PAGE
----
Video: Finding the π‘₯-Coordinate of the Point on the Curve of a Quadratic Function Where the Tangent Line Is Parallel to the π‘₯-Axis

What is the π‘₯-coordinate of the point where the tangent line to 𝑦 = π‘₯Β² + 12π‘₯ + 11 is parallel to the π‘₯-axis?

03:33

Video Transcript

What is the π‘₯ coordinate of the point where the tangent line to 𝑦 equals π‘₯ squared plus 12π‘₯ plus 11 is parallel to the π‘₯-axis?

So where do we start with this problem? Well we start by looking at the tangent line. As you can see from my sketch, a tangent line is a line that touches a curve. And a key thing about it is that the slope of a tangent at a point is equal to the slope of a curve at that same point. So actually as you can see, it’s slope that we want to look at first.

Well in order for us to find the slope of our curve at any point, we first need to differentiate it. So when we differentiate 𝑦 equals π‘₯ squared plus 12 π‘₯ plus 11, our first term will be to two π‘₯. And just as a reminder of how we’ve done that, we can say that the way we got two π‘₯ was we multiplied the exponent by the coefficient of the π‘₯ term so two multiplied by one. And then it was π‘₯ to power of, and then it’s two minus one because you subtract one from the power.

Okay, great! So first term is two π‘₯. And then our second term is plus 12. And we get that because if we differentiate positive 12π‘₯, you just get 12. And if we differentiate positive 11, you get zero. So great! So we can say that 𝑑𝑦 𝑑π‘₯ is equal two π‘₯ plus 12. So now we want to actually find what the slope is going to be. Well actually if we look at the question, we can see that we want to find the point where the tangent line two 𝑦 plus π‘₯ squared plus 12π‘₯ plus 11 is parallel to the π‘₯-axis.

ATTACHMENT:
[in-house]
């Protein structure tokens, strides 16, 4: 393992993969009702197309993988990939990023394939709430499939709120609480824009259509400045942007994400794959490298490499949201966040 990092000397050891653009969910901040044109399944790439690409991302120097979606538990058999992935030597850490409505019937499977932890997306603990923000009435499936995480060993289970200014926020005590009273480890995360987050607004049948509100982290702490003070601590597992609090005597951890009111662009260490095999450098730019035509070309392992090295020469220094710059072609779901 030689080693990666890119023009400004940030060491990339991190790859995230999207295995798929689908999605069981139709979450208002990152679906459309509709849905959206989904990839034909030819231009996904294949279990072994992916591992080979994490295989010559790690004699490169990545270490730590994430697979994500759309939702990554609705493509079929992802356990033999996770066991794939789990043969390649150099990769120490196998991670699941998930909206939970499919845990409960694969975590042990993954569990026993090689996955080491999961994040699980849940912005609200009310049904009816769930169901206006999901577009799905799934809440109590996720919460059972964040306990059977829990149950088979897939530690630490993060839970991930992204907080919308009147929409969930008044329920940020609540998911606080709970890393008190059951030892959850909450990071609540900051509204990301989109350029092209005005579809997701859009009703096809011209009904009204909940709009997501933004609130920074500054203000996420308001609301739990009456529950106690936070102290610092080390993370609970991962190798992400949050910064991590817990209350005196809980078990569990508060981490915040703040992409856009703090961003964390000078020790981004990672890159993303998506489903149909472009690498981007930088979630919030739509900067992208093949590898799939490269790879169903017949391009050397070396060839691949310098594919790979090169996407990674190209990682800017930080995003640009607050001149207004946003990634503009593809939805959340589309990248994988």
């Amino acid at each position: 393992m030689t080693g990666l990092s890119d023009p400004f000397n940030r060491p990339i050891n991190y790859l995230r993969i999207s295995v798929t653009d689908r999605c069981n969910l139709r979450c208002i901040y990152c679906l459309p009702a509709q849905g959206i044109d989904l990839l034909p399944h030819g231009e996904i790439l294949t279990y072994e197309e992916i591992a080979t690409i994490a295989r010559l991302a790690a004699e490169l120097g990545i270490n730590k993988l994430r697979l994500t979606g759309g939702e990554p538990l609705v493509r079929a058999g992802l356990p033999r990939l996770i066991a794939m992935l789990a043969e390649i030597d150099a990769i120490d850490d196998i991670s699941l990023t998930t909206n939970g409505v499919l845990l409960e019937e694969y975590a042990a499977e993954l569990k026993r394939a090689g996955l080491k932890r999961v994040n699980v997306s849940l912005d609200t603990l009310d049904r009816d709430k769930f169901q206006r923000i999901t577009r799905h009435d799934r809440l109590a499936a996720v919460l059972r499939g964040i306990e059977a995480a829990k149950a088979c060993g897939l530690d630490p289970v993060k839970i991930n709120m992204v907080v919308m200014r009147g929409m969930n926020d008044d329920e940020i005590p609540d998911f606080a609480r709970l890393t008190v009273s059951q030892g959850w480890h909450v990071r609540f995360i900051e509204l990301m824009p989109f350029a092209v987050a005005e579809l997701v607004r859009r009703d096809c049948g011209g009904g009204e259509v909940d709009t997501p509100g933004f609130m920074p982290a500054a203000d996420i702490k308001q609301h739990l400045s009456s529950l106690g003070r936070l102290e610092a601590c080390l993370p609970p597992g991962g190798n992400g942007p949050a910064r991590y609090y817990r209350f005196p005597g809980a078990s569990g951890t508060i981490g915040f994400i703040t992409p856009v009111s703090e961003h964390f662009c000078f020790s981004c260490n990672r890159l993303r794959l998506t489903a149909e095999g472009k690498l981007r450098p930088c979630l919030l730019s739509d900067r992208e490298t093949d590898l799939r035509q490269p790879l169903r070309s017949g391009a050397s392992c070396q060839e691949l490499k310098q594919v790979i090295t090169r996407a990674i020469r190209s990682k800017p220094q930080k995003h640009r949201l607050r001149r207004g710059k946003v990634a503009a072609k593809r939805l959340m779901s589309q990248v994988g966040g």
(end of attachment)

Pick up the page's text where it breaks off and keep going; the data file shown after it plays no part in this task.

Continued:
Now if we think about what that means, if we’ve got a line is parallel to the π‘₯-axis, the slope is going to be equal to the change in 𝑦 over the change in π‘₯. Well the change in 𝑦 is just going to be zero because we have a horizontal line. And then I’ve put here over 𝑛 cause it doesn’t matter what our change in π‘₯ is. We don’t matter which two points we’re going to choose.

Because if we have zero divided by anything, then our answer is going to be zero. So we can say this slope is going to be zero. Okay, great! Now that we know that, we can actually substitute that back into our differential. So we know that 𝑑𝑦 𝑑π‘₯ is equal to zero. So we have the equation zero is equal two π‘₯ plus 12.

So then we subtract 12 from each side and we get negative 12 equals two π‘₯. And then if we divide by two, we get that negative six is equal to π‘₯. So therefore, we can actually say that the π‘₯-coordinate of the point where the tangent line to 𝑦 equals π‘₯ squared plus 12 π‘₯ plus 11 is parallel to the π‘₯-axis is equal to negative six.

Just a quick recap of how we found that, first of all we actually differentiated our function. And this gave us the slope function. Then we actually equated this to zero because we were looking for the point where the actual slope was equal to zero because it was parallel to the π‘₯-axis. We then solved to find π‘₯. And as a tangent actually touches our curve at a point, then therefore if we found the π‘₯-coordinate of negative six for our curve, that’s going to be the same as the π‘₯-coordinate on our tangent line.

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